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Verizon will finally offer a true unlimited plan with no speed caps
- Verizon Wireless said it would launch an unlimited plan next week with no speed caps for data use.
- The announcement comes after firefighters, combating wildfires in California, had their data speeds throttled when using Verizon’s networks.
- Verizon has since apologized and has removed all speed caps for those firefighters, along with first responders in Hawaii that are dealing with Hurricane Lane.
Verizon Wireless is finally going to offer a truly unlimited plan for its phone customers — but it took a natural disaster to make it happen. Today, the nation’s biggest wireless carrier revealed that it will launch this new unlimited plan next week, “with no caps on mobile solutions.”
This announcement only came about because Verizon was found to be throttling data on its “unlimited” plan by the Santa Clara County, California fire department. The firefighters are currently trying to control and put out the Mendocino Complex Fire, which has become the largest wildfire in the state’s history.
The throttling claim was put into an addendum for an ongoing lawsuit against the Federal Communications Commission. The lawsuit (via Ars Technica) is trying to force the government agency to relaunch its net neutrality rules that it repealed earlier this year. In that addendum, the Santa Clara County fire department claims that Verizon’s speed caps affected an emergency vehicle that it used as a command and control point to help organize resources and people from across the entire state, and even the country, to help battle this wildfire.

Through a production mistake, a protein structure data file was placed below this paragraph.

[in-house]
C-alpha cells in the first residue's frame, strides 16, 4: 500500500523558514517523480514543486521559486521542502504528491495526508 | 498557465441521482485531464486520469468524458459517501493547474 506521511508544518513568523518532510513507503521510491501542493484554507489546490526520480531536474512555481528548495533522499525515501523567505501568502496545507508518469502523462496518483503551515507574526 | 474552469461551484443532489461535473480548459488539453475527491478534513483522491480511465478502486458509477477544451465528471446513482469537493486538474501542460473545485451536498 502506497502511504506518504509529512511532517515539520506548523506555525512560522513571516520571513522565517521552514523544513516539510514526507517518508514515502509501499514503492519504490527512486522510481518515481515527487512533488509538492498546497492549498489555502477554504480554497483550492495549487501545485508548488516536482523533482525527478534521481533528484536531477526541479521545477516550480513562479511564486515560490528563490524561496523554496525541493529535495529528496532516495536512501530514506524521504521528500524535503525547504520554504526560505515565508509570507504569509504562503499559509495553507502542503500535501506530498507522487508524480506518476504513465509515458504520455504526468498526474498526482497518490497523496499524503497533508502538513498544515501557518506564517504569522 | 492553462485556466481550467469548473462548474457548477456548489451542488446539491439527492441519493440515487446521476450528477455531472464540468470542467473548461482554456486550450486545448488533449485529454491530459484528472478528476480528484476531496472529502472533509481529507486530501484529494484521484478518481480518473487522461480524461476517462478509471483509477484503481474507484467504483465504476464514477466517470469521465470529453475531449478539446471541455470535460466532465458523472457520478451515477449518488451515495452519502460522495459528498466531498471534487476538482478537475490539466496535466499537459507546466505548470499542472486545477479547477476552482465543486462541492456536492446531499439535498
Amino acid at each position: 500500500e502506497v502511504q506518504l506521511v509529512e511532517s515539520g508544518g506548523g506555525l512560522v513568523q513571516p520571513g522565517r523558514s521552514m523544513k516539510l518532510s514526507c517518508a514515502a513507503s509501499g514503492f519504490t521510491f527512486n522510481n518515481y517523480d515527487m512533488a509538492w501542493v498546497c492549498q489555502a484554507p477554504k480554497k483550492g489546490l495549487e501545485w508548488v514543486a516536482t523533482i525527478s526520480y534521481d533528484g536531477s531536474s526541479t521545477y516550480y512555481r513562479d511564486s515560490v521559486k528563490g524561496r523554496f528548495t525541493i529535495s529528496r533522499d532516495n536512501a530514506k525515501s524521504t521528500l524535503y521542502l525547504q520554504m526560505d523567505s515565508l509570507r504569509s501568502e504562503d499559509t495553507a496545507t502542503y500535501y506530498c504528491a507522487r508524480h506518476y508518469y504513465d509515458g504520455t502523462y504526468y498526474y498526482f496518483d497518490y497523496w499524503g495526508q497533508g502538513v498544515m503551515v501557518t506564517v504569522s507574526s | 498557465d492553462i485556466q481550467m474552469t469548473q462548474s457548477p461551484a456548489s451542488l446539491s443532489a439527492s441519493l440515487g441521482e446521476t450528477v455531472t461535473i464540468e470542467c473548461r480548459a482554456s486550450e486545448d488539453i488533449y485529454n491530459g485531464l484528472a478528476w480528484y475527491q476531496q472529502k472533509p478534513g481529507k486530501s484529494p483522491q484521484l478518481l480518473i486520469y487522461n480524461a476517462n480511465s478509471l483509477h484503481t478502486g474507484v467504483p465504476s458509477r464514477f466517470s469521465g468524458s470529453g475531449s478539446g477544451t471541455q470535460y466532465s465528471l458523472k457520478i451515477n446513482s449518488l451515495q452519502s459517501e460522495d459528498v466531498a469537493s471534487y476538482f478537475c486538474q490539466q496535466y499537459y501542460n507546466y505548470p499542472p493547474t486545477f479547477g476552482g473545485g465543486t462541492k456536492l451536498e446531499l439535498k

The addendum said that the department discovered Verizon’s data throttling, which it claimed “severely interfered” with the emergency vehicle’s ability to work properly. Under the department’s plan with Verizon, speed caps might be hit if data use goes over 25GB before the monthly billing period ends. The department claims that when it contacted Verizon on this matter, the carrier said it would only lift the speed caps if the department switched to a new unlimited plan, which cost twice as much as the previous plan. Ironically, it’s Verizon’s policy to remove throttling restrictions when asked by fire departments in emergency situations at no additional cost.
In its own statement after the lawsuit addendum was filed, Verizon denied that this move was related to net neutrality. However, it did admit that the Santa Clara County fire department should not have had to pay for a more expensive plan just to lift the speed caps in this situation, calling this move “a customer support mistake”. In today’s new statement, Verizon apologized to the department and added it has lifted all throttling caps for those firefighters, along with the emergency departments that are currently dealing with the effects of Hurricane Lane in Hawaii.
The news about the new unlimited plan with no speed caps was buried in Verizon’s statement. The carrier said more details about the plan will be revealed next week when it officially launches. It did say that it will make it easy for customers to upgrade to this new plan “at no additional cost”. There’s no word on how much this plan will cost for new customers. Just a few weeks ago, the carrier announced a new plan called Above Unlimited, which costs $95 a month for one line and throttles data for customers if they reach 75GB of data before the billing period ends.